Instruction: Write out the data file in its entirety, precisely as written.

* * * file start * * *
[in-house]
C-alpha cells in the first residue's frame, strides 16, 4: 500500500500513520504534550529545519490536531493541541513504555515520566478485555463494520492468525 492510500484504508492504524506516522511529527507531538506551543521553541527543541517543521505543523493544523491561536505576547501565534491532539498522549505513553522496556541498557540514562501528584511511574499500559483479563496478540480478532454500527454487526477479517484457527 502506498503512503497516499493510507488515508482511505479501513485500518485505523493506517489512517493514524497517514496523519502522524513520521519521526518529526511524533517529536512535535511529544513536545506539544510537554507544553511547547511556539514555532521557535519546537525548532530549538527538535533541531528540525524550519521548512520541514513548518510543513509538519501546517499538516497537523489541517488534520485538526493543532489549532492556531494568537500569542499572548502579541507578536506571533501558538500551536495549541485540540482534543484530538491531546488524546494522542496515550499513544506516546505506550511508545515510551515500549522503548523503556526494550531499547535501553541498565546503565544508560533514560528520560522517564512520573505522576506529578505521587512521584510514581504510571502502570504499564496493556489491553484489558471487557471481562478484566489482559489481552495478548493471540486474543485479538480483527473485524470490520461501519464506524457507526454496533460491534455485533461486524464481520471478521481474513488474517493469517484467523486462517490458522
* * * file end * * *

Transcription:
[in-house]
C-alpha cells in the first residue's frame, strides 16, 4: 500500500500513520504534550529545519490536531493541541513504555515520566478485555463494520492468525 492510500484504508492504524506516522511529527507531538506551543521553541527543541517543521505543523493544523491561536505576547501565534491532539498522549505513553522496556541498557540514562501528584511511574499500559483479563496478540480478532454500527454487526477479517484457527 502506498503512503497516499493510507488515508482511505479501513485500518485505523493506517489512517493514524497517514496523519502522524513520521519521526518529526511524533517529536512535535511529544513536545506539544510537554507544553511547547511556539514555532521557535519546537525548532530549538527538535533541531528540525524550519521548512520541514513548518510543513509538519501546517499538516497537523489541517488534520485538526493543532489549532492556531494568537500569542499572548502579541507578536506571533501558538500551536495549541485540540482534543484530538491531546488524546494522542496515550499513544506516546505506550511508545515510551515500549522503548523503556526494550531499547535501553541498565546503565544508560533514560528520560522517564512520573505522576506529578505521587512521584510514581504510571502502570504499564496493556489491553484489558471487557471481562478484566489482559489481552495478548493471540486474543485479538480483527473485524470490520461501519464506524457507526454496533460491534455485533461486524464481520471478521481474513488474517493469517484467523486462517490458522